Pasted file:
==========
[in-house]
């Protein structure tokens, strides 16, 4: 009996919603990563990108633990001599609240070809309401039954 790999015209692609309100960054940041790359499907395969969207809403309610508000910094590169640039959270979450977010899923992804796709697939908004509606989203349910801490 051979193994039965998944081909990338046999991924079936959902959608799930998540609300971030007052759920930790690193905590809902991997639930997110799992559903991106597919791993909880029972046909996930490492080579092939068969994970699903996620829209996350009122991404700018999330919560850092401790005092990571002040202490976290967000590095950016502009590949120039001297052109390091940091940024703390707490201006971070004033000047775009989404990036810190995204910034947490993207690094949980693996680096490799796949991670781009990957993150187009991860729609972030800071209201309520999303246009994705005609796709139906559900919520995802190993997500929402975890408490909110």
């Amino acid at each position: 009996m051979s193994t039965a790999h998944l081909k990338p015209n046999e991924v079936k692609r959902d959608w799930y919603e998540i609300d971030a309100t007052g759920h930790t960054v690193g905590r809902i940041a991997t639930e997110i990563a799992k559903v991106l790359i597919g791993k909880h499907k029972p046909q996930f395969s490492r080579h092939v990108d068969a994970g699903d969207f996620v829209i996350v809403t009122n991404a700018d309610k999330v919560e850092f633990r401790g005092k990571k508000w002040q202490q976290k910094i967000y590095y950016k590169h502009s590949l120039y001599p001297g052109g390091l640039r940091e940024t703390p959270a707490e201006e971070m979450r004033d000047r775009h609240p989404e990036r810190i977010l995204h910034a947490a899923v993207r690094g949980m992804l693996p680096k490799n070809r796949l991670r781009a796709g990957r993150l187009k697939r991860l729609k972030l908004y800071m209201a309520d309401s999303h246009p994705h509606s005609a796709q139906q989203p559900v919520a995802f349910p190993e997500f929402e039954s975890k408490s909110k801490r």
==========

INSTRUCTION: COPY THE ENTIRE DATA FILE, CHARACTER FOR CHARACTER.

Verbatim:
[in-house]
């Protein structure tokens, strides 16, 4: 009996919603990563990108633990001599609240070809309401039954 790999015209692609309100960054940041790359499907395969969207809403309610508000910094590169640039959270979450977010899923992804796709697939908004509606989203349910801490 051979193994039965998944081909990338046999991924079936959902959608799930998540609300971030007052759920930790690193905590809902991997639930997110799992559903991106597919791993909880029972046909996930490492080579092939068969994970699903996620829209996350009122991404700018999330919560850092401790005092990571002040202490976290967000590095950016502009590949120039001297052109390091940091940024703390707490201006971070004033000047775009989404990036810190995204910034947490993207690094949980693996680096490799796949991670781009990957993150187009991860729609972030800071209201309520999303246009994705005609796709139906559900919520995802190993997500929402975890408490909110």
């Amino acid at each position: 009996m051979s193994t039965a790999h998944l081909k990338p015209n046999e991924v079936k692609r959902d959608w799930y919603e998540i609300d971030a309100t007052g759920h930790t960054v690193g905590r809902i940041a991997t639930e997110i990563a799992k559903v991106l790359i597919g791993k909880h499907k029972p046909q996930f395969s490492r080579h092939v990108d068969a994970g699903d969207f996620v829209i996350v809403t009122n991404a700018d309610k999330v919560e850092f633990r401790g005092k990571k508000w002040q202490q976290k910094i967000y590095y950016k590169h502009s590949l120039y001599p001297g052109g390091l640039r940091e940024t703390p959270a707490e201006e971070m979450r004033d000047r775009h609240p989404e990036r810190i977010l995204h910034a947490a899923v993207r690094g949980m992804l693996p680096k490799n070809r796949l991670r781009a796709g990957r993150l187009k697939r991860l729609k972030l908004y800071m209201a309520d309401s999303h246009p994705h509606s005609a796709q139906q989203p559900v919520a995802f349910p190993e997500f929402e039954s975890k408490s909110k801490r």